I went to a funeral Friday for the brother-in-law of my friends Torrey and Galen. He died of a heart attack at the age of 46. To someone half that age, it may seem sort of old. But to those of us who have passed that point, it seems very young. I can't imagine how young it seemed to his mother as she accepted the flag from the honor guard. Here are some random thoughts stirred by my time at the funeral;
Serving as the preacher who is expected to encourage the family and exhort us all to be prepared is a difficult task, especially if you do not know the deceased well.
Brad Sullivan is a good man.
People are kinder and talk about more important things at funerals.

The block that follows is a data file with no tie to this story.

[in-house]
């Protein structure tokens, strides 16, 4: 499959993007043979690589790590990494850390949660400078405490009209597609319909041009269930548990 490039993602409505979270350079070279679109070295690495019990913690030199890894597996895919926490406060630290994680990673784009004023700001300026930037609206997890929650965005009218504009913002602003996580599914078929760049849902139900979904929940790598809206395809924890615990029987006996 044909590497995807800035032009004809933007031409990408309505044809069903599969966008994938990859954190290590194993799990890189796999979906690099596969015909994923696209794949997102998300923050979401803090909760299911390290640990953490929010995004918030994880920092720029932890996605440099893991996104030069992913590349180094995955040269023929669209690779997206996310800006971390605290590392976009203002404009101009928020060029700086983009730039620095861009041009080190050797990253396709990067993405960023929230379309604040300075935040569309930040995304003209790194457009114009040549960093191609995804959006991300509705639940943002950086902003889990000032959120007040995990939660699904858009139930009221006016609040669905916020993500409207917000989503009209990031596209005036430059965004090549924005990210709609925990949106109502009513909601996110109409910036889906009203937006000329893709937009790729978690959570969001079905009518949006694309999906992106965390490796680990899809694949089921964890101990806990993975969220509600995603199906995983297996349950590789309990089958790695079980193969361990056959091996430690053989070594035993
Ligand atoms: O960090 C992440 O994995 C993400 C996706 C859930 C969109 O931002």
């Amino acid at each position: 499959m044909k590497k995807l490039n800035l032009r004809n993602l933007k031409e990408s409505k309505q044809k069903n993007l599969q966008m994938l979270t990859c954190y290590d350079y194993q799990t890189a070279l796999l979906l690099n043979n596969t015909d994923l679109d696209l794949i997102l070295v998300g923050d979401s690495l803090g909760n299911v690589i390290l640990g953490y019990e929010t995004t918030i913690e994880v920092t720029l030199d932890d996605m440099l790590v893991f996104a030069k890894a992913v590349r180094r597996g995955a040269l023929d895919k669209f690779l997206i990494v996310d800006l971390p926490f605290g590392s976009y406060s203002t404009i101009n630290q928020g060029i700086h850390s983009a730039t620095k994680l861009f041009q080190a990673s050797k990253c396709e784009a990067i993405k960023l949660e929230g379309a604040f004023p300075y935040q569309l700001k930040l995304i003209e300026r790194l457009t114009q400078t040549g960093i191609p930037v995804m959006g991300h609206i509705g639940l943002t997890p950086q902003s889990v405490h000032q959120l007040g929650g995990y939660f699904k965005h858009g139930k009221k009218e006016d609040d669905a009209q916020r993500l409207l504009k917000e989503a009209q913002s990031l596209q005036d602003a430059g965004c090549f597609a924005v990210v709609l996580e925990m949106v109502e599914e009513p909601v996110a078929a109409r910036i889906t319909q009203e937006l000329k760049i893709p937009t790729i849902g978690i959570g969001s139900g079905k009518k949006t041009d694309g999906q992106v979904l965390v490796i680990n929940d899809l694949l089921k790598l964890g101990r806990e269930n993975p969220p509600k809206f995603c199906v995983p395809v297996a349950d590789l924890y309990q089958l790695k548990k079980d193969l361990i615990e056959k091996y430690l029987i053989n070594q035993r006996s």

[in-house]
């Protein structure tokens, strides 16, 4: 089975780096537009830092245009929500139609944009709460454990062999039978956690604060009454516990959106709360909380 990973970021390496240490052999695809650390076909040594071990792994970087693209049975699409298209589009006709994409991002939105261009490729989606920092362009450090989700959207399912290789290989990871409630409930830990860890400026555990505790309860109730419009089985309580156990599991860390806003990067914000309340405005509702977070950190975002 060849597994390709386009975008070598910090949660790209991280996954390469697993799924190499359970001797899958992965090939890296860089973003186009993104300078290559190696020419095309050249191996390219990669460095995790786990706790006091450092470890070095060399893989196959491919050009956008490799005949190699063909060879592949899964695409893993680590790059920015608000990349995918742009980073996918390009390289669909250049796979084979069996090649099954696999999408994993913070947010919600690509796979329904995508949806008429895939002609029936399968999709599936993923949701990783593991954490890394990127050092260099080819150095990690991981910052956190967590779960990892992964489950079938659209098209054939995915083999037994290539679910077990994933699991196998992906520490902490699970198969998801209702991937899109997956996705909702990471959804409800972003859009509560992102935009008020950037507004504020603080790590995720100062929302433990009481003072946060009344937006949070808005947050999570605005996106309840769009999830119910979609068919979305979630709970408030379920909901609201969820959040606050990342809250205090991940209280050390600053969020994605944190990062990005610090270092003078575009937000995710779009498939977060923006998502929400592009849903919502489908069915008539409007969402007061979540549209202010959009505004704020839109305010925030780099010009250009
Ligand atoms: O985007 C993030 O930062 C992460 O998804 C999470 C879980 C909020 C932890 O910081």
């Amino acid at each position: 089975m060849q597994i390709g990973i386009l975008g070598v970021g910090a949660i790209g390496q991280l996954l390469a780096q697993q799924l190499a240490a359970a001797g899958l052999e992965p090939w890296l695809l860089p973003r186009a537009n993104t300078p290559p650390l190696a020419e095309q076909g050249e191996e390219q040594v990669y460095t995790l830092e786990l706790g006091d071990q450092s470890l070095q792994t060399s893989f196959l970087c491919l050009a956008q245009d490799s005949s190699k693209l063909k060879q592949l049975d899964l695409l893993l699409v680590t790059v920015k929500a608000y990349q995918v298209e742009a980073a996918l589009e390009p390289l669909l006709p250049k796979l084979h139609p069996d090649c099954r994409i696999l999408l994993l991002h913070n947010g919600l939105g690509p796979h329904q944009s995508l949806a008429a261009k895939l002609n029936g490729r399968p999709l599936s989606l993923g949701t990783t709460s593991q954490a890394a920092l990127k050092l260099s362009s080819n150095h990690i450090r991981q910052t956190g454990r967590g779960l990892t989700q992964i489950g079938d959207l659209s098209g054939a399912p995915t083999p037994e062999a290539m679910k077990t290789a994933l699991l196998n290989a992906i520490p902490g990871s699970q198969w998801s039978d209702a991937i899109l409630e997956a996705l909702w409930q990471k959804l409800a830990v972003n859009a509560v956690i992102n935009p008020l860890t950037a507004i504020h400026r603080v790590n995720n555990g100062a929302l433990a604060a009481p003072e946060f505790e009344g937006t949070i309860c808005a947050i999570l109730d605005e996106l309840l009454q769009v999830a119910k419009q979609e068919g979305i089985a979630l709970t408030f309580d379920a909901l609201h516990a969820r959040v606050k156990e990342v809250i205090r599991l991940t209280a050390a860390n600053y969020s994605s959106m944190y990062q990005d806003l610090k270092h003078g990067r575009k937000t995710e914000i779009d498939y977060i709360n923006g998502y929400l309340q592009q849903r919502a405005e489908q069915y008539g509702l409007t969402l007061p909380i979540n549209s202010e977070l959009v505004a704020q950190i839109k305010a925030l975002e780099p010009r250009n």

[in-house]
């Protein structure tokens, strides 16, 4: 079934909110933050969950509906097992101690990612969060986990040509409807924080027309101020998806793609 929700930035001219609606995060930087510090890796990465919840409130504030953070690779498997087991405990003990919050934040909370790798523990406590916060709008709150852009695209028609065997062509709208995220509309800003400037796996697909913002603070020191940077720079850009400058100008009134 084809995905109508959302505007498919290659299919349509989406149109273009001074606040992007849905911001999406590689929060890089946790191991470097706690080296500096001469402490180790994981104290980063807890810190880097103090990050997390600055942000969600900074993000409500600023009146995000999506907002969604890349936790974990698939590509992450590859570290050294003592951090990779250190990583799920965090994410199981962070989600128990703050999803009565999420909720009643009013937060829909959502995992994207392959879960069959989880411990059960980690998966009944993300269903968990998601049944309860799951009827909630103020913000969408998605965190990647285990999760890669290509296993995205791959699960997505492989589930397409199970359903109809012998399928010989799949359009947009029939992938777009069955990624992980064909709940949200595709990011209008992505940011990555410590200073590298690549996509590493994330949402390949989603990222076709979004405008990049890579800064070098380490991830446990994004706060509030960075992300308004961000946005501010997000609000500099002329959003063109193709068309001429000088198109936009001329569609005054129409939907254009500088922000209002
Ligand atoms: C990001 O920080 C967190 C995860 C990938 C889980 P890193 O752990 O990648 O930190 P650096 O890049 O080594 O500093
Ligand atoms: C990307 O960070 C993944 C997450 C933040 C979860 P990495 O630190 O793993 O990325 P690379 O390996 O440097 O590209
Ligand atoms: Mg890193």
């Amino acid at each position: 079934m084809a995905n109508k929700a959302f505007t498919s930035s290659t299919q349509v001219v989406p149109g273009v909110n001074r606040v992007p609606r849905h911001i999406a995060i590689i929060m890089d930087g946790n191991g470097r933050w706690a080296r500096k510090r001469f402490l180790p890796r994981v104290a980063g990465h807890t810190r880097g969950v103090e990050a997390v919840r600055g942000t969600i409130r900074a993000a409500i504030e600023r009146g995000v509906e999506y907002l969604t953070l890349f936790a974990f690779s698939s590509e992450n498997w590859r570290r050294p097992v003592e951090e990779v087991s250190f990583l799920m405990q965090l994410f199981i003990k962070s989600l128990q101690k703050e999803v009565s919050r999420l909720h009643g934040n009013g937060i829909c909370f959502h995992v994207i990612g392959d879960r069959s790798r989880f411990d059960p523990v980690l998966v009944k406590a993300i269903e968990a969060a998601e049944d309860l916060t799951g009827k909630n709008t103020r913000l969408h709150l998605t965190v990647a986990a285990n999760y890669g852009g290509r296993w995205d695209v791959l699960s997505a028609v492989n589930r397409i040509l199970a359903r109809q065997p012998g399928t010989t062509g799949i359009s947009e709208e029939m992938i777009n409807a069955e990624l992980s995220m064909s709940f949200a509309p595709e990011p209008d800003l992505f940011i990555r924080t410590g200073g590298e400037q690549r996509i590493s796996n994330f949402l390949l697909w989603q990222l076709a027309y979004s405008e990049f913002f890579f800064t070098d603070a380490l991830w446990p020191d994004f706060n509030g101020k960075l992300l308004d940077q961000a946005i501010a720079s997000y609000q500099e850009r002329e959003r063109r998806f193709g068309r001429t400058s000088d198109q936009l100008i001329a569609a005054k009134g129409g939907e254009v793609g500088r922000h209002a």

Sometimes a death brings out courage that was previously unknown. The daughter, sister, and brother-in-law that spoke Friday demonstrated love and courage in three distinctive manners.
Some people are thoughtless anywhere.
It is healthy to attend a balance of funerals and celebrations.
Even though I know they are shooting blanks, it bothers me A LOT that the honor guard pointed guns toward people during the 21 gun salute.
Although I am not a military veteran, the playing of taps still gets to me.
I have learned about myself that when I attend a funeral, I feel the need to stay around and talk to people to get closer to them. O.K., not just at funerals--but it is exaggerated then.
I could never be a casket salesman. It seems terrible to take thousands of dollars from a bereaved family and utilize guilt to drive them to spend more when a simple box will do fine.
And this thought that occurs to me at all funerals--I am going to die, relatively soon. And I have reached the age that most folks would not be shocked. It is too late for me to die young.